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Medline ® Abstract for Reference 127

of 'Systemic chemotherapy for nonoperable metastatic colorectal cancer: Treatment recommendations'

Costs associated with complications are lower with capecitabine than with 5-fluorouracil in patients with colorectal cancer.
Chu E, Schulman KL, Zelt S, Song X
Cancer. 2009;115(7):1412.
BACKGROUND: Capecitabine, an oral alternative to 5-fluorouracil (5-FU) in patients with colorectal cancer (CRC), has equal clinical efficacy and a favorable safety profile; however, its use may be limited because of unit cost concerns. In this study, the authors measured the cost of chemotherapy-related complications during treatment with capecitabine- and 5-FU-based regimens.
METHODS: Patients with CRC who received at least 1 administration of capecitabine or 5-FU during 2004 and 2005 were identified from the Thomson MarketScan research databases. Monthly frequency and cost for 23 complications were recorded. Logistic regression was used to predict complication probability. General linear models were used to predict monthly complication cost and total monthly expenditure.
RESULTS: In total, 4973 patients with CRC met the inclusion criteria for this analysis. Although the most frequently observed complications were the same between capecitabine and 5-FU (nausea and vomiting, infection, anemia, neutropenia, diarrhea), each was observed with greater frequency in 5-FU-based regimens. The mean predicted monthly complication cost was significantly higher (by 136%) with 5-FU monotherapy than with capecitabine monotherapy (difference, $601; 95% confidence interval [95% CI], $469-$737). In addition, the mean predicted monthly complication cost for 5-FU+oxaliplatin was higher than the cost with capecitabine plus oxaliplatin (difference, $1165; 95% CI, $892-$1595). When acquisition, administration, and complication costs were taken into consideration, there were no significant differences in the total cost between capecitabine regimens and 5-FU regimens.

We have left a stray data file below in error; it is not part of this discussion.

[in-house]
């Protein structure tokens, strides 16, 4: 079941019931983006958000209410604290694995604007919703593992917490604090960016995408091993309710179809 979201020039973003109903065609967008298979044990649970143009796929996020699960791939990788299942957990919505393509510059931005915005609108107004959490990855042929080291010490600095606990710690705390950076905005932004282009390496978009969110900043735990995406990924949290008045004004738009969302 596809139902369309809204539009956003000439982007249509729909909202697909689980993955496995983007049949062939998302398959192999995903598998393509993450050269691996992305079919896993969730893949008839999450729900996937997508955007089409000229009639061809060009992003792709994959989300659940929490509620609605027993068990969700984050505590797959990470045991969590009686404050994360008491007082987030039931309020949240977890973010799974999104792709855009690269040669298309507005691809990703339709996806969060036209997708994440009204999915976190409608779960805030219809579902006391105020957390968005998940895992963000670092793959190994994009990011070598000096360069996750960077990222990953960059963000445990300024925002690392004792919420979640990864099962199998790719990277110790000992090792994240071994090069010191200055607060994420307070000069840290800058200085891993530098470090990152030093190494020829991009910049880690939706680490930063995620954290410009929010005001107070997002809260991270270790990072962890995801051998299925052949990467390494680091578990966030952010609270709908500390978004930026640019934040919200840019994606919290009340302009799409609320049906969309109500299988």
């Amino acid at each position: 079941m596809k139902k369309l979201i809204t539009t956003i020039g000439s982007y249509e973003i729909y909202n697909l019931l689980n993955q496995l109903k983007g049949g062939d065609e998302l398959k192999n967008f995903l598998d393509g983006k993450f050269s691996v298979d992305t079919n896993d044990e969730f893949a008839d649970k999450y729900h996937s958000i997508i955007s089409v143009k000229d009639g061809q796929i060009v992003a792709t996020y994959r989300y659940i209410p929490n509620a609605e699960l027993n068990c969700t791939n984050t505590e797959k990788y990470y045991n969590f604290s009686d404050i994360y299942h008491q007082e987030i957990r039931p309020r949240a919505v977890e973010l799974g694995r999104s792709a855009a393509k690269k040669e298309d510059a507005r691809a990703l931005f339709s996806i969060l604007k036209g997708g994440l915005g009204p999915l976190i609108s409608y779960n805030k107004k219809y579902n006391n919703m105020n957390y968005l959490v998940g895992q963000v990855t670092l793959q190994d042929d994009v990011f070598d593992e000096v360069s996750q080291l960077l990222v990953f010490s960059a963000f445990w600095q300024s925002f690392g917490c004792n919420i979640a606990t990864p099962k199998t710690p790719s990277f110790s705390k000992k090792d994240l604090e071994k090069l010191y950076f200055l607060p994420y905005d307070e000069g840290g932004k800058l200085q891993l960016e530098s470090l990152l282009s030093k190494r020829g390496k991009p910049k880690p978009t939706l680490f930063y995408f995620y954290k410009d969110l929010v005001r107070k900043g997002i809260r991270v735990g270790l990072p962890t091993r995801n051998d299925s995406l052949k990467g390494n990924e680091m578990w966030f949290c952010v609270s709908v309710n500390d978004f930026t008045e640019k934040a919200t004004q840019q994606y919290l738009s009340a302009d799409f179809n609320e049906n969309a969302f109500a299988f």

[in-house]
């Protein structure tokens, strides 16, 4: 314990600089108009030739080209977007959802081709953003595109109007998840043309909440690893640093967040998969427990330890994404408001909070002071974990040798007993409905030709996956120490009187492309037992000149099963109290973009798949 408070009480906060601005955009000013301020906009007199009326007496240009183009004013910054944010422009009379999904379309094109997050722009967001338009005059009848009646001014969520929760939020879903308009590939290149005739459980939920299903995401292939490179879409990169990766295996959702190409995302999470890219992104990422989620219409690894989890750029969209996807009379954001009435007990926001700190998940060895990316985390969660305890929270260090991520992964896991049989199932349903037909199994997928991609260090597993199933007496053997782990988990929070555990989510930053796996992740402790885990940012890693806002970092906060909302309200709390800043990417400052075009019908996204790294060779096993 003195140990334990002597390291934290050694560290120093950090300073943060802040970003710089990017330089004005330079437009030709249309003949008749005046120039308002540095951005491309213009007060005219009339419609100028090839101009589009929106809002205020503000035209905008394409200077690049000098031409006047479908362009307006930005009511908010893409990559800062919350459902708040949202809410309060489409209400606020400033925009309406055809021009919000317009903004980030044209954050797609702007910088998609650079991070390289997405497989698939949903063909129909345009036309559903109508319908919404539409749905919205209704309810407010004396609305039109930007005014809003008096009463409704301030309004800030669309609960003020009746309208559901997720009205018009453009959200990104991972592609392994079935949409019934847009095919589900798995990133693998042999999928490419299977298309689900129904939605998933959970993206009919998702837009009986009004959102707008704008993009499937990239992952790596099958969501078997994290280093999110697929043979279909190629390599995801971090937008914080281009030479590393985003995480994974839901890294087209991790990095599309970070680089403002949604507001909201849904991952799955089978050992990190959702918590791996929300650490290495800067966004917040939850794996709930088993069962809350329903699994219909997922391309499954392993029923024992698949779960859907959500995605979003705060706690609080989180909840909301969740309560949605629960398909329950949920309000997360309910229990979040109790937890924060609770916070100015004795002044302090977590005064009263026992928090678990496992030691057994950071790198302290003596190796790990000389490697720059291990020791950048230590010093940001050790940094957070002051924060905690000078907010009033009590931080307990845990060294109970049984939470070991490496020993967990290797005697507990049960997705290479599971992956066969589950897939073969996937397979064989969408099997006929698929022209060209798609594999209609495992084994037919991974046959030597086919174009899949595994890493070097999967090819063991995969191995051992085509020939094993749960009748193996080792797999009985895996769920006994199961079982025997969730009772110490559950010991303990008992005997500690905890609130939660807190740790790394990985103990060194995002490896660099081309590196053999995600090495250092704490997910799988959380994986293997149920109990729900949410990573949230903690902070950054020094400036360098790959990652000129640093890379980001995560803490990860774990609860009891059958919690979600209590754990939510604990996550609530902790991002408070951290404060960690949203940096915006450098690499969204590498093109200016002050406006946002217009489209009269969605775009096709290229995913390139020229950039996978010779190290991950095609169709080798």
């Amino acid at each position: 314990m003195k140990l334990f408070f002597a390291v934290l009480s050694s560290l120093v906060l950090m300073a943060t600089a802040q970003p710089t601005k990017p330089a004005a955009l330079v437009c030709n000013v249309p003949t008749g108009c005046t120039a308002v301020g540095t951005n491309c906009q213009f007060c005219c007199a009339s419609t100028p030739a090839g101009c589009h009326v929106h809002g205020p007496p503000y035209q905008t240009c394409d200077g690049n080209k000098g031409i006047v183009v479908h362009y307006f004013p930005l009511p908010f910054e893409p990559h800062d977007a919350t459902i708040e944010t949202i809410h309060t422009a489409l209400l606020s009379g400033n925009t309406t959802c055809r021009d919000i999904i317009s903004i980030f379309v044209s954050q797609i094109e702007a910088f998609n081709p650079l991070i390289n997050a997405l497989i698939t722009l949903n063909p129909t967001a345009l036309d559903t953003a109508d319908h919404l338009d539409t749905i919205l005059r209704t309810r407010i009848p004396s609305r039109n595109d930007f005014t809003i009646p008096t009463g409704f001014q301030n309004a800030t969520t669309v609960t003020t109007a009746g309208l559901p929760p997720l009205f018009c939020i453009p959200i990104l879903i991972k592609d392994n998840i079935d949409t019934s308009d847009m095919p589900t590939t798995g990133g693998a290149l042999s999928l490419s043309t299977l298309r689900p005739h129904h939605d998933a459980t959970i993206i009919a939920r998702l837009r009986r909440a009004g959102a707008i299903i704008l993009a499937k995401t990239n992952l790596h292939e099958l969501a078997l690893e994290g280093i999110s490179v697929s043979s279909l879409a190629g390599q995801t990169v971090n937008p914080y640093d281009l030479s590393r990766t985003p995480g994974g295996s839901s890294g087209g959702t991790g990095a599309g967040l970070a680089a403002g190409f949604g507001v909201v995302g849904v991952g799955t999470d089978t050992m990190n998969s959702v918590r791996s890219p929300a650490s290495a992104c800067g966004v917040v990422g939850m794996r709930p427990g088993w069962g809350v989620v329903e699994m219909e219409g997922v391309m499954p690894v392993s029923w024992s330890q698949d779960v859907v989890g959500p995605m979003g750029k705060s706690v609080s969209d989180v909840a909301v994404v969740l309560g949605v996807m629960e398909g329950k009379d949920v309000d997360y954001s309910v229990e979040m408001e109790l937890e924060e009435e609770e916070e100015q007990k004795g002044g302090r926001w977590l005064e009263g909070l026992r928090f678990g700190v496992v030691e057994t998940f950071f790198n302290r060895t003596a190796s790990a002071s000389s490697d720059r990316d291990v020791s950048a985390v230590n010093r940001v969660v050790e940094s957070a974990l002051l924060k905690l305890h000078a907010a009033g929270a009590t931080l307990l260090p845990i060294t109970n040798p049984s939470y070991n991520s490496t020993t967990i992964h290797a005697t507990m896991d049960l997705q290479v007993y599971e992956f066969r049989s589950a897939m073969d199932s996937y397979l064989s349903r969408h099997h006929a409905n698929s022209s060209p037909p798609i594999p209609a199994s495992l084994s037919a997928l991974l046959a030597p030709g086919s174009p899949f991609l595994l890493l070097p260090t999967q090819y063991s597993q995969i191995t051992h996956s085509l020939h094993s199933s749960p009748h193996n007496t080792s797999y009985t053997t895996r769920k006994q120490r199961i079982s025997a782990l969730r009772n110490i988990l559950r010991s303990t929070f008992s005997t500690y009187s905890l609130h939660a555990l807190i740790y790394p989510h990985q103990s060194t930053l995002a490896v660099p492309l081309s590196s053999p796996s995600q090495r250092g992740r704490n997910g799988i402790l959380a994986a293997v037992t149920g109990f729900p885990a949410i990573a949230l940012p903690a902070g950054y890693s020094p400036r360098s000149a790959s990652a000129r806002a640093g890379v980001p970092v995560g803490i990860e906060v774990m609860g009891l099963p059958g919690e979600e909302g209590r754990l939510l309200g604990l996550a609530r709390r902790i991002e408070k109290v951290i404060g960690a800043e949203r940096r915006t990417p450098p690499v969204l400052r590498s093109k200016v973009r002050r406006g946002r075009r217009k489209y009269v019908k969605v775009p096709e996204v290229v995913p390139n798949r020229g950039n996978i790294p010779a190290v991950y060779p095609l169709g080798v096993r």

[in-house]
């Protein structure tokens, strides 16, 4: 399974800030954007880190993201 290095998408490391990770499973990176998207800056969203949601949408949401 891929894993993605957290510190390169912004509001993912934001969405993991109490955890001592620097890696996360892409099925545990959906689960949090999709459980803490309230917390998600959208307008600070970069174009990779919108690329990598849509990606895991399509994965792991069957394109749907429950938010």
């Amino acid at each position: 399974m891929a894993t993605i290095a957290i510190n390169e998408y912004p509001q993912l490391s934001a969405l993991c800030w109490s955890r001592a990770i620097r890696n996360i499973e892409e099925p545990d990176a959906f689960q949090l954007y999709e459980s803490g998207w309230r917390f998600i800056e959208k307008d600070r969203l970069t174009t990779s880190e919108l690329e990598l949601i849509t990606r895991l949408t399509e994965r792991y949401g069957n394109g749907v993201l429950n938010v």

CONCLUSIONS: Capecitabine compared well with 5-FU-based therapy in patients with CRC and was associated with lower complication rates and associated costs.
Section of Medical Oncology, Yale Cancer Center, Yale University School of Medicine, New Haven, Connecticut 06520, USA. chueyale@yahoo.com